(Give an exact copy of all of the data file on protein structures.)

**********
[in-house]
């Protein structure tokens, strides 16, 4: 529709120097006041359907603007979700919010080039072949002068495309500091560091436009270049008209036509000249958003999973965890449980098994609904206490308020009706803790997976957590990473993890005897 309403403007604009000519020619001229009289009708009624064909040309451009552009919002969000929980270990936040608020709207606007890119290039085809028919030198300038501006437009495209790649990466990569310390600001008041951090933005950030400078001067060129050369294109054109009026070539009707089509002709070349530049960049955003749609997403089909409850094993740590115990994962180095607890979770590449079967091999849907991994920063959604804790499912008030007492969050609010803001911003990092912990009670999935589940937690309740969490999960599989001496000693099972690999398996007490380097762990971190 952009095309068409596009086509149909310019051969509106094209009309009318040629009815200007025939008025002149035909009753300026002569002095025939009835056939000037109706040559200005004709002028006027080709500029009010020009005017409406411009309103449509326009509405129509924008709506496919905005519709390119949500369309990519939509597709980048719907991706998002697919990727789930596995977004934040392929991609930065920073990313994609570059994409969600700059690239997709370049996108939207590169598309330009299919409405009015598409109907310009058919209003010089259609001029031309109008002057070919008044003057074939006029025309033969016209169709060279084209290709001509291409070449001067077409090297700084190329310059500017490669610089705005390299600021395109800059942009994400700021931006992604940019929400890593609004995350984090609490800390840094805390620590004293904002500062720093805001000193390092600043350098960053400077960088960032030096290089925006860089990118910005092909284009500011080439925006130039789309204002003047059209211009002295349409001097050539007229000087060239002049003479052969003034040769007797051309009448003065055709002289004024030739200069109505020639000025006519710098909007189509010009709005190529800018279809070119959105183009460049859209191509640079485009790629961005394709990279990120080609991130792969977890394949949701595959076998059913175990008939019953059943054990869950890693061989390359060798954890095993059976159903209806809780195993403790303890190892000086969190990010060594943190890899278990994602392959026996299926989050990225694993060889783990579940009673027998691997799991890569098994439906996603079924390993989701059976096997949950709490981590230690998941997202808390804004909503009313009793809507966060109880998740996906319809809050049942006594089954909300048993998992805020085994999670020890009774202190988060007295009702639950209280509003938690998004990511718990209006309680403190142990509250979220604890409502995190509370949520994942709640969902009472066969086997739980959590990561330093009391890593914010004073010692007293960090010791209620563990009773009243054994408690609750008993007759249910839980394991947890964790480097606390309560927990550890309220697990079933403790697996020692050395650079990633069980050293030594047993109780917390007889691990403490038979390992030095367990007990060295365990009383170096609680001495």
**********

[in-house]
């Protein structure tokens, strides 16, 4: 529709120097006041359907603007979700919010080039072949002068495309500091560091436009270049008209036509000249958003999973965890449980098994609904206490308020009706803790997976957590990473993890005897 309403403007604009000519020619001229009289009708009624064909040309451009552009919002969000929980270990936040608020709207606007890119290039085809028919030198300038501006437009495209790649990466990569310390600001008041951090933005950030400078001067060129050369294109054109009026070539009707089509002709070349530049960049955003749609997403089909409850094993740590115990994962180095607890979770590449079967091999849907991994920063959604804790499912008030007492969050609010803001911003990092912990009670999935589940937690309740969490999960599989001496000693099972690999398996007490380097762990971190 952009095309068409596009086509149909310019051969509106094209009309009318040629009815200007025939008025002149035909009753300026002569002095025939009835056939000037109706040559200005004709002028006027080709500029009010020009005017409406411009309103449509326009509405129509924008709506496919905005519709390119949500369309990519939509597709980048719907991706998002697919990727789930596995977004934040392929991609930065920073990313994609570059994409969600700059690239997709370049996108939207590169598309330009299919409405009015598409109907310009058919209003010089259609001029031309109008002057070919008044003057074939006029025309033969016209169709060279084209290709001509291409070449001067077409090297700084190329310059500017490669610089705005390299600021395109800059942009994400700021931006992604940019929400890593609004995350984090609490800390840094805390620590004293904002500062720093805001000193390092600043350098960053400077960088960032030096290089925006860089990118910005092909284009500011080439925006130039789309204002003047059209211009002295349409001097050539007229000087060239002049003479052969003034040769007797051309009448003065055709002289004024030739200069109505020639000025006519710098909007189509010009709005190529800018279809070119959105183009460049859209191509640079485009790629961005394709990279990120080609991130792969977890394949949701595959076998059913175990008939019953059943054990869950890693061989390359060798954890095993059976159903209806809780195993403790303890190892000086969190990010060594943190890899278990994602392959026996299926989050990225694993060889783990579940009673027998691997799991890569098994439906996603079924390993989701059976096997949950709490981590230690998941997202808390804004909503009313009793809507966060109880998740996906319809809050049942006594089954909300048993998992805020085994999670020890009774202190988060007295009702639950209280509003938690998004990511718990209006309680403190142990509250979220604890409502995190509370949520994942709640969902009472066969086997739980959590990561330093009391890593914010004073010692007293960090010791209620563990009773009243054994408690609750008993007759249910839980394991947890964790480097606390309560927990550890309220697990079933403790697996020692050395650079990633069980050293030594047993109780917390007889691990403490038979390992030095367990007990060295365990009383170096609680001495």